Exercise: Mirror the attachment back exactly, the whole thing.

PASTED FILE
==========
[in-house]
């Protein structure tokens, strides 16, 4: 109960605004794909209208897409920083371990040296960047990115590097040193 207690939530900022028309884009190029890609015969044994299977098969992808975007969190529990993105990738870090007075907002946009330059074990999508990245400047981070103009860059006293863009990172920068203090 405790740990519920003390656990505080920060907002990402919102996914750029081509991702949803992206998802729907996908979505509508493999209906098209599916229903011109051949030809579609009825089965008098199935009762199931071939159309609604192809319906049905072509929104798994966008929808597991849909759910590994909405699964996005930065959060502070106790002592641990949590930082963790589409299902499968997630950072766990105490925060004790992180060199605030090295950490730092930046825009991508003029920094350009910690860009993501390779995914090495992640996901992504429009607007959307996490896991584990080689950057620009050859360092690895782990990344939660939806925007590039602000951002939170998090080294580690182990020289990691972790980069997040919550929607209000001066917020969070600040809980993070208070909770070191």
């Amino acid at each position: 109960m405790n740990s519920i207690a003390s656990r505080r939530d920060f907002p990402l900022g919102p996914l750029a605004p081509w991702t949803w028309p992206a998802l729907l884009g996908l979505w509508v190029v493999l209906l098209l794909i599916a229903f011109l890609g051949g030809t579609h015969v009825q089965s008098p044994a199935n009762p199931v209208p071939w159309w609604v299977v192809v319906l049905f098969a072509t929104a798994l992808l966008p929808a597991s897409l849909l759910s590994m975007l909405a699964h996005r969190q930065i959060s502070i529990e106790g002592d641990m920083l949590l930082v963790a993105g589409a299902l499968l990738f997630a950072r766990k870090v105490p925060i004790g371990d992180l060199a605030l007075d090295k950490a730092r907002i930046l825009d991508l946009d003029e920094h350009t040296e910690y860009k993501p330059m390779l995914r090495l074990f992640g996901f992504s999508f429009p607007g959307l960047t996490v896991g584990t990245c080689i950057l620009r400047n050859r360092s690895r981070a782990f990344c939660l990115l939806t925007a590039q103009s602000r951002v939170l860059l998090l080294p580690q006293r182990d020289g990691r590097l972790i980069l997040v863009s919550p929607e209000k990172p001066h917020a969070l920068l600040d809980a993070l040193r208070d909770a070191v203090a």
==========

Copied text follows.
[in-house]
């Protein structure tokens, strides 16, 4: 109960605004794909209208897409920083371990040296960047990115590097040193 207690939530900022028309884009190029890609015969044994299977098969992808975007969190529990993105990738870090007075907002946009330059074990999508990245400047981070103009860059006293863009990172920068203090 405790740990519920003390656990505080920060907002990402919102996914750029081509991702949803992206998802729907996908979505509508493999209906098209599916229903011109051949030809579609009825089965008098199935009762199931071939159309609604192809319906049905072509929104798994966008929808597991849909759910590994909405699964996005930065959060502070106790002592641990949590930082963790589409299902499968997630950072766990105490925060004790992180060199605030090295950490730092930046825009991508003029920094350009910690860009993501390779995914090495992640996901992504429009607007959307996490896991584990080689950057620009050859360092690895782990990344939660939806925007590039602000951002939170998090080294580690182990020289990691972790980069997040919550929607209000001066917020969070600040809980993070208070909770070191």
């Amino acid at each position: 109960m405790n740990s519920i207690a003390s656990r505080r939530d920060f907002p990402l900022g919102p996914l750029a605004p081509w991702t949803w028309p992206a998802l729907l884009g996908l979505w509508v190029v493999l209906l098209l794909i599916a229903f011109l890609g051949g030809t579609h015969v009825q089965s008098p044994a199935n009762p199931v209208p071939w159309w609604v299977v192809v319906l049905f098969a072509t929104a798994l992808l966008p929808a597991s897409l849909l759910s590994m975007l909405a699964h996005r969190q930065i959060s502070i529990e106790g002592d641990m920083l949590l930082v963790a993105g589409a299902l499968l990738f997630a950072r766990k870090v105490p925060i004790g371990d992180l060199a605030l007075d090295k950490a730092r907002i930046l825009d991508l946009d003029e920094h350009t040296e910690y860009k993501p330059m390779l995914r090495l074990f992640g996901f992504s999508f429009p607007g959307l960047t996490v896991g584990t990245c080689i950057l620009r400047n050859r360092s690895r981070a782990f990344c939660l990115l939806t925007a590039q103009s602000r951002v939170l860059l998090l080294p580690q006293r182990d020289g990691r590097l972790i980069l997040v863009s919550p929607e209000k990172p001066h917020a969070l920068l600040d809980a993070l040193r208070d909770a070191v203090a």